Friday, December 6, 2013

How to Prevent Intra-Party Conflict

Let's get a few things straight.  Conflict between characters isn't always bad.  If the Paladin is constantly chastising the Rogue for stealing, the wizard turns out to be a traitor, or the barbarian keeps slaughtering the Bard's patrons, it can make for some excellent roleplaying.  However, when inter-character conflict turns into inter-player conflict, gaming groups can fall apart.  Although it can be deadly, preventing inter-player conflict isn't actually that difficult, provided the conflict actually comes from the game (nothing you can do if two players naturally don't like each other).  Let's look at intra-party conflict from three perspectives:  The GM, the Instigator, and the Victim.*

As the GM

When starting the game, you have to set guidelines.  For new groups, or players that don't know each other well, you should probably prevent all inter-character conflict whatsoever.  The best way to do this is nip it in the bud.  Before the campaign starts, let players know the rules:

"Just so you guys know, I want to minimize inter-character conflict for this campaign.  That means that I will not accept evil characters or characters that you think will be difficult for the other players.  Feel free to make loner-type or anti-social characters, but make sure they will actually care about what the party thinks of them.  And definitely no backstabbing or stealing loot."

If you have already started the game and an issue crops up, then you have a more difficult task ahead of you.  Players will often defend their decisions by claiming "It's what my character would do."  Although this may be true, it is certainly not a justification for causing problems.  You have to let your players know that this type of behavior is simply not acceptable:

"I understand that this is what your character would do, but it's causing problems for the other players, decreasing everyone's enjoyment, and making our gaming sessions a lot less fun.  Let's see if we can tweak your character so he's still fun for you to play but isn't an issue in our group.  I'm sure that we can find a healthy balance."

Hopefully that should get the point across.  If the player is a good guy, then he should understand and make the proper adjustments.  If he has been playing the character a while then he may get attached to the way he works, but help him understand that everybody will be happier with some changes.  If need be, help him roll up a different character.  If the player is completely ornery and will not listen to your suggestions then you may have to kick him out of your group.  A player who values his own story above all others is not somebody you want mucking around in your world.

As the Instigator

I'm going to keep this short and sweet. Preventing intra-party conflict as the Instigator is as easy as asking one simple question:

"Hey, I think it would be cool and interesting if my character would do this.  However, I recognize that it might cause some problems for your character.  Would you be okay if my character did it?  I totally understand either way."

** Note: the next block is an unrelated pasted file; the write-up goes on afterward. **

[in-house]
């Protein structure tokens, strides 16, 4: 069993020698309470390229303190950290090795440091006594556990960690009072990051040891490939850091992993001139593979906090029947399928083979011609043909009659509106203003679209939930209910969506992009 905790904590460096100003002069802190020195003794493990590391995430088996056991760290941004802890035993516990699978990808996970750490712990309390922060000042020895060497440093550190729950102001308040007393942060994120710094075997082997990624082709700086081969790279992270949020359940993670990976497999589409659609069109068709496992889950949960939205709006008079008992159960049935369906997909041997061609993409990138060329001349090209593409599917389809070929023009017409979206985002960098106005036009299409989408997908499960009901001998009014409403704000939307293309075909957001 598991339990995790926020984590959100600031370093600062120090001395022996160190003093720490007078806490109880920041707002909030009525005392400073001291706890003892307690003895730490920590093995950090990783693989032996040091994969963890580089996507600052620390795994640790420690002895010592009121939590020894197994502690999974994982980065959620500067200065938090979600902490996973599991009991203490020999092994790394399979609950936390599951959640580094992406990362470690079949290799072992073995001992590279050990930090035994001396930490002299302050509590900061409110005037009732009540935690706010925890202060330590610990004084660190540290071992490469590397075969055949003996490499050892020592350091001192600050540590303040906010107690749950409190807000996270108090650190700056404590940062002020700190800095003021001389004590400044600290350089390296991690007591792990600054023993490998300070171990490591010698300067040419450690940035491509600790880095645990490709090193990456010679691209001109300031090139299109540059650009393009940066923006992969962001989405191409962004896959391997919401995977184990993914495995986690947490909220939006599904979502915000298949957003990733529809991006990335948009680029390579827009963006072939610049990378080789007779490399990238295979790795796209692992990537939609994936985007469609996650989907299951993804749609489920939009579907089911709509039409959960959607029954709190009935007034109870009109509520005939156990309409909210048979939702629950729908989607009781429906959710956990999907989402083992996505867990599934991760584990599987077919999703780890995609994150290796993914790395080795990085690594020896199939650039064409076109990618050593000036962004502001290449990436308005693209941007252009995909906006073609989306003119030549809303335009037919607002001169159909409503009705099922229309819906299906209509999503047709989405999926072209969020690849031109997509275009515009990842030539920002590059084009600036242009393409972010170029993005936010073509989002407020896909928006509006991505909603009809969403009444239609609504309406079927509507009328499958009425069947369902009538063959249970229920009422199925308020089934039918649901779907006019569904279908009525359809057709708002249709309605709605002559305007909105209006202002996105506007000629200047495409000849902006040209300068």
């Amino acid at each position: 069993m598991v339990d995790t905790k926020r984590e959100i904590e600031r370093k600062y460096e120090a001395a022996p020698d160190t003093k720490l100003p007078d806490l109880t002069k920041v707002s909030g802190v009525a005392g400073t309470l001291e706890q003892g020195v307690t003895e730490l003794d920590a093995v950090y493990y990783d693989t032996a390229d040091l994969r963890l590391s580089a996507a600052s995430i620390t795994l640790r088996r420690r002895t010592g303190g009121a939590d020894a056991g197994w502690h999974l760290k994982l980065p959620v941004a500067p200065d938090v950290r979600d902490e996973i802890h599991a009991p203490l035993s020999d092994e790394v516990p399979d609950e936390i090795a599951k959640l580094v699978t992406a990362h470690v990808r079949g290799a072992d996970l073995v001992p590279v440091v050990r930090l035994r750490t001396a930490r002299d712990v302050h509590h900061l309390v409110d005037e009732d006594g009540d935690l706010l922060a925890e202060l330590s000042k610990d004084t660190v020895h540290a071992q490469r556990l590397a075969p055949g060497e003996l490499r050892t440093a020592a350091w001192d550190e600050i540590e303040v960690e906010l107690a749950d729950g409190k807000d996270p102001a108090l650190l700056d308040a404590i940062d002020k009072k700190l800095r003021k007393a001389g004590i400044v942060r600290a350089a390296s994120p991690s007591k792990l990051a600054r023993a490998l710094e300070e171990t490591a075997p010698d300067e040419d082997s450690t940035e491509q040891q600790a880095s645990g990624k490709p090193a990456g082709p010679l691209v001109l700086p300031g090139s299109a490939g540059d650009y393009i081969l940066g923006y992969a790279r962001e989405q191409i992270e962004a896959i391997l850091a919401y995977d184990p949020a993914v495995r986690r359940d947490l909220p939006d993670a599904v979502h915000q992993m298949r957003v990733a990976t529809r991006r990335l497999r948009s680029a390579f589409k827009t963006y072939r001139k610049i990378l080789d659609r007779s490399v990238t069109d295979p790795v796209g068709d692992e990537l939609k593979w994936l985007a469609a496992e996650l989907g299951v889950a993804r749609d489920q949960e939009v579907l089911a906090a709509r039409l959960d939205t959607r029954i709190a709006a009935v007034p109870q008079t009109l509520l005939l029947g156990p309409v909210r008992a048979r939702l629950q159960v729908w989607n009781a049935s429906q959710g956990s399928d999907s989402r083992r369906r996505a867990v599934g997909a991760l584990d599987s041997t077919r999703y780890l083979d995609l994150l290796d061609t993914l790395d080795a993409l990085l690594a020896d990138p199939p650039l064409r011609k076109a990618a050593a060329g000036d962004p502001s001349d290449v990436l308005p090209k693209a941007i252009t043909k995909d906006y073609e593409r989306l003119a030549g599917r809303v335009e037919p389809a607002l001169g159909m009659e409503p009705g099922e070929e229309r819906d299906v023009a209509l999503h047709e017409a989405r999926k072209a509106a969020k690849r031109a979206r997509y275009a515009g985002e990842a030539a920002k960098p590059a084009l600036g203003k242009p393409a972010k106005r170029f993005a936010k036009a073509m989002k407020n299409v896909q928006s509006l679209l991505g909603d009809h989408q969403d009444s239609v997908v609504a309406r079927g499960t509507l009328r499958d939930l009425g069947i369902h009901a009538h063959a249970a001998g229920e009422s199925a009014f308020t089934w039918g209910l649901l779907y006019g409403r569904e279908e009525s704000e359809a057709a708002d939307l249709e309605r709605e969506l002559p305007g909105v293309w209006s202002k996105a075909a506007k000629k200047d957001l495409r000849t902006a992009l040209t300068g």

If the player says no, guess what - you are not doing whatever you wanted to do.  If you feel that it is some action your "character would take," then that's totally understandable.  It just means you have to change your character to one your friends would enjoy playing with.  Are you sacrificing the integrity of your character?  Yeah, probably.  But in no way is the integrity of your character more important that the enjoyment of your fellow players, or the cohesion of your gaming group.

As the Victim

First ask yourself this:  Are you really the Victim?  Or are you causing problems of your own?  In most conflicts, both parties act as Instigators.  Read the Instigator section, then come back here.  I'll wait.


Okay, if you are really an angel and are the victim of another player's abuses, then you are in a tough spot.  You have two options.

The first, potentially awesome, potentially blow-up-in-your-face way is to roleplay.  Try and let the issue roll off your back (as the player at least), enjoy the developing character conflict, and roleplay your character.  The rogue is stealing loot?  Time to send him a message with a cursed item.  The paladin is being a goody-two-shoes?  Let him know what happens when he tries to stops you mid-rage.  Wizard is actually evil?  Kill him of course!  While this method can be fun, it suddenly turns you into the Instigator, and thus (possibly) the problem.  It can be great, or it can simply escalate the situation.  Be careful.

The second, safer, and probably better option is to talk to the instigator.  Let him know that the way he is playing his character might be fun for him, but it is not fun for you:

"Hey, I know you like playing your character this way but it's really causing me problems.  I've been enjoying sessions less and less, and I think that without the inter-character conflict I would have a lot more fun.  Do you think you could roleplay your character in a slightly different way that doesn't put our characters at odds?"

If he doesn't listen, then bring it up with the GM and other players (and point the GM to this post).  If they don't listen, and you really aren't enjoying yourself, then it might be time to find a different group.

* If you have been gaming with a group of close friends for over a year, then all of these suggestions start to slide.  You (hopefully) know each other well enough that you can work these things out directly, and get some great roleplaying out of it.  However, if you are new to a group or not too close of friends with the guys, be sure to read this post carefully and act accordingly.